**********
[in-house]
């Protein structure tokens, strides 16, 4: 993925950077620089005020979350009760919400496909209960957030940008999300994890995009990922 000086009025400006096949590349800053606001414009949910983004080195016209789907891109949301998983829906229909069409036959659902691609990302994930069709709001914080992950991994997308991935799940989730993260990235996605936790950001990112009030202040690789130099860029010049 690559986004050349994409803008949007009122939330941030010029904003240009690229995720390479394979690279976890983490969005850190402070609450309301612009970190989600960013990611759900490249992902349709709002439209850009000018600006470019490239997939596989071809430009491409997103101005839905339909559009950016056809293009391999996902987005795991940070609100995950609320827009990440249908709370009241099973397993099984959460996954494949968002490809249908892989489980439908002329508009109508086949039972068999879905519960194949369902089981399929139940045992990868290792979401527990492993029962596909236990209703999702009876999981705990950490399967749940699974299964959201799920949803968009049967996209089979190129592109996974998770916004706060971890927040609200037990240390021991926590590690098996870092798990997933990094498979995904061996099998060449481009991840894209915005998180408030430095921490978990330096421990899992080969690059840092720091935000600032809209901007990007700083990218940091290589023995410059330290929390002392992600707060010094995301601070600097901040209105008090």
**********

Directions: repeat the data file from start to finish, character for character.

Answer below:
[in-house]
């Protein structure tokens, strides 16, 4: 993925950077620089005020979350009760919400496909209960957030940008999300994890995009990922 000086009025400006096949590349800053606001414009949910983004080195016209789907891109949301998983829906229909069409036959659902691609990302994930069709709001914080992950991994997308991935799940989730993260990235996605936790950001990112009030202040690789130099860029010049 690559986004050349994409803008949007009122939330941030010029904003240009690229995720390479394979690279976890983490969005850190402070609450309301612009970190989600960013990611759900490249992902349709709002439209850009000018600006470019490239997939596989071809430009491409997103101005839905339909559009950016056809293009391999996902987005795991940070609100995950609320827009990440249908709370009241099973397993099984959460996954494949968002490809249908892989489980439908002329508009109508086949039972068999879905519960194949369902089981399929139940045992990868290792979401527990492993029962596909236990209703999702009876999981705990950490399967749940699974299964959201799920949803968009049967996209089979190129592109996974998770916004706060971890927040609200037990240390021991926590590690098996870092798990997933990094498979995904061996099998060449481009991840894209915005998180408030430095921490978990330096421990899992080969690059840092720091935000600032809209901007990007700083990218940091290589023995410059330290929390002392992600707060010094995301601070600097901040209105008090």